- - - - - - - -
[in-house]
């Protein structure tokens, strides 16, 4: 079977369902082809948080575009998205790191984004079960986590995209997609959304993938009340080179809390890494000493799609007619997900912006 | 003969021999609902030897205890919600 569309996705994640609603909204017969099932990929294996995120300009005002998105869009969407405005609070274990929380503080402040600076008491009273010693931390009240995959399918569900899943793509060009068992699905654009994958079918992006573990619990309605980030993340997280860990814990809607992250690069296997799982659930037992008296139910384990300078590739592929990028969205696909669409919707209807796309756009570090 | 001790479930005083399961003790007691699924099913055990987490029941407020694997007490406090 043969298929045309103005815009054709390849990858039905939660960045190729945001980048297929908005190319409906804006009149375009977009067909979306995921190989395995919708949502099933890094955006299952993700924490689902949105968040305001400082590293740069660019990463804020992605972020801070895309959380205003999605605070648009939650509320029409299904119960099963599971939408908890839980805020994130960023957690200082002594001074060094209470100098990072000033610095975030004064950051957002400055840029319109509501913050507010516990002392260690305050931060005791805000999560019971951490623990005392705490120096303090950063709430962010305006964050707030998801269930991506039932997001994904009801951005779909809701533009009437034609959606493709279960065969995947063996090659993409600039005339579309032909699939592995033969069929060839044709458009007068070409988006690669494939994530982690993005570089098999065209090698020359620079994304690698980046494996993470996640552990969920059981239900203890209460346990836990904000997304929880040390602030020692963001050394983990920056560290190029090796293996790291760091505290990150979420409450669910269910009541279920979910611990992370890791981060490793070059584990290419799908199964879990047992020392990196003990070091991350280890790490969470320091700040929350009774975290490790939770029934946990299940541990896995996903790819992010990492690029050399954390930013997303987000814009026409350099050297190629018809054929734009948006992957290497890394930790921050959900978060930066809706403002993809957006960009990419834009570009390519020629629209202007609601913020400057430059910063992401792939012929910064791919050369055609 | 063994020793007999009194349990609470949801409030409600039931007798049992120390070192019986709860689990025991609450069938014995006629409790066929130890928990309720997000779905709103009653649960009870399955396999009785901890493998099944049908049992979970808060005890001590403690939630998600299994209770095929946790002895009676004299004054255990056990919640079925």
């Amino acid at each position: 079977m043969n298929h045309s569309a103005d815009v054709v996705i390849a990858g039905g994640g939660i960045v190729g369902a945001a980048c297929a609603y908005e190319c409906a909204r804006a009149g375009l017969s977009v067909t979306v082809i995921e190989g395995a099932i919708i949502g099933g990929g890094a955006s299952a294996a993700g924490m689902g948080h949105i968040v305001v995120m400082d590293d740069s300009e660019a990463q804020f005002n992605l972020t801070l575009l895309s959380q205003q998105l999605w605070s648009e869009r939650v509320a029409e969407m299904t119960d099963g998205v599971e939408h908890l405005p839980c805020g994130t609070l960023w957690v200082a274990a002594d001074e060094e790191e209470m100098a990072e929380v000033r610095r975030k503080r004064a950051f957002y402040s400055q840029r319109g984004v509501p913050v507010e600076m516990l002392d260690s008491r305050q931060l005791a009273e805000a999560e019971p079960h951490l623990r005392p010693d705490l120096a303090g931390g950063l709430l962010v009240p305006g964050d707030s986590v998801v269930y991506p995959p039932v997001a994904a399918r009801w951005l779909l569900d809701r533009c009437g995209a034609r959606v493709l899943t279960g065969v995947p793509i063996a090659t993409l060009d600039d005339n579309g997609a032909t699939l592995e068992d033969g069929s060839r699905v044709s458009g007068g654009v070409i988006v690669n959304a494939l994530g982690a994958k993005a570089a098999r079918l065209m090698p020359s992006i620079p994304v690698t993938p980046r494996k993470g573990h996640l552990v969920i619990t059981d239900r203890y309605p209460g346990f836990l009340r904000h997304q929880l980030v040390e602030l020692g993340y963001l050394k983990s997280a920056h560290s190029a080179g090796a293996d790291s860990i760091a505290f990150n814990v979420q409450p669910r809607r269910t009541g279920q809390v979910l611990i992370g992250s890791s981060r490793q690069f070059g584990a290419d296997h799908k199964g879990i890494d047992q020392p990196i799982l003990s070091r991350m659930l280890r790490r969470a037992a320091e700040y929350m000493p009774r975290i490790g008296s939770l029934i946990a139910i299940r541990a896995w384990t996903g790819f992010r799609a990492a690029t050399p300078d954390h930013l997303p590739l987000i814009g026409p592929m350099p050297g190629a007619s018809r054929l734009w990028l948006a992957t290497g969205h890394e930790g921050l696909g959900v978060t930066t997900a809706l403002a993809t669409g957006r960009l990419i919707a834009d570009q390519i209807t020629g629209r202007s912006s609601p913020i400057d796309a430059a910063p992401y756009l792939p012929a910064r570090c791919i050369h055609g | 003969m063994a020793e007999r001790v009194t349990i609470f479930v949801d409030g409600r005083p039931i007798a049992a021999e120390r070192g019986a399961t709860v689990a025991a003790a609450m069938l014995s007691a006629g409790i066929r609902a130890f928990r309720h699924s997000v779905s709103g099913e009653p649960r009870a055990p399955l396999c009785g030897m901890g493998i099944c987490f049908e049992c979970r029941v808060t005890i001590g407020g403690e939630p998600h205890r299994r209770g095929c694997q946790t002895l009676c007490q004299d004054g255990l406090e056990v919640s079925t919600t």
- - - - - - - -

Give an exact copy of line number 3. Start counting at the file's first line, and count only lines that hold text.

């Amino acid at each position: 079977m043969n298929h045309s569309a103005d815009v054709v996705i390849a990858g039905g994640g939660i960045v190729g369902a945001a980048c297929a609603y908005e190319c409906a909204r804006a009149g375009l017969s977009v067909t979306v082809i995921e190989g395995a099932i919708i949502g099933g990929g890094a955006s299952a294996a993700g924490m689902g948080h949105i968040v305001v995120m400082d590293d740069s300009e660019a990463q804020f005002n992605l972020t801070l575009l895309s959380q205003q998105l999605w605070s648009e869009r939650v509320a029409e969407m299904t119960d099963g998205v599971e939408h908890l405005p839980c805020g994130t609070l960023w957690v200082a274990a002594d001074e060094e790191e209470m100098a990072e929380v000033r610095r975030k503080r004064a950051f957002y402040s400055q840029r319109g984004v509501p913050v507010e600076m516990l002392d260690s008491r305050q931060l005791a009273e805000a999560e019971p079960h951490l623990r005392p010693d705490l120096a303090g931390g950063l709430l962010v009240p305006g964050d707030s986590v998801v269930y991506p995959p039932v997001a994904a399918r009801w951005l779909l569900d809701r533009c009437g995209a034609r959606v493709l899943t279960g065969v995947p793509i063996a090659t993409l060009d600039d005339n579309g997609a032909t699939l592995e068992d033969g069929s060839r699905v044709s458009g007068g654009v070409i988006v690669n959304a494939l994530g982690a994958k993005a570089a098999r079918l065209m090698p020359s992006i620079p994304v690698t993938p980046r494996k993470g573990h996640l552990v969920i619990t059981d239900r203890y309605p209460g346990f836990l009340r904000h997304q929880l980030v040390e602030l020692g993340y963001l050394k983990s997280a920056h560290s190029a080179g090796a293996d790291s860990i760091a505290f990150n814990v979420q409450p669910r809607r269910t009541g279920q809390v979910l611990i992370g992250s890791s981060r490793q690069f070059g584990a290419d296997h799908k199964g879990i890494d047992q020392p990196i799982l003990s070091r991350m659930l280890r790490r969470a037992a320091e700040y929350m000493p009774r975290i490790g008296s939770l029934i946990a139910i299940r541990a896995w384990t996903g790819f992010r799609a990492a690029t050399p300078d954390h930013l997303p590739l987000i814009g026409p592929m350099p050297g190629a007619s018809r054929l734009w990028l948006a992957t290497g969205h890394e930790g921050l696909g959900v978060t930066t997900a809706l403002a993809t669409g957006r960009l990419i919707a834009d570009q390519i209807t020629g629209r202007s912006s609601p913020i400057d796309a430059a910063p992401y756009l792939p012929a910064r570090c791919i050369h055609g | 003969m063994a020793e007999r001790v009194t349990i609470f479930v949801d409030g409600r005083p039931i007798a049992a021999e120390r070192g019986a399961t709860v689990a025991a003790a609450m069938l014995s007691a006629g409790i066929r609902a130890f928990r309720h699924s997000v779905s709103g099913e009653p649960r009870a055990p399955l396999c009785g030897m901890g493998i099944c987490f049908e049992c979970r029941v808060t005890i001590g407020g403690e939630p998600h205890r299994r209770g095929c694997q946790t002895l009676c007490q004299d004054g255990l406090e056990v919640s079925t919600t």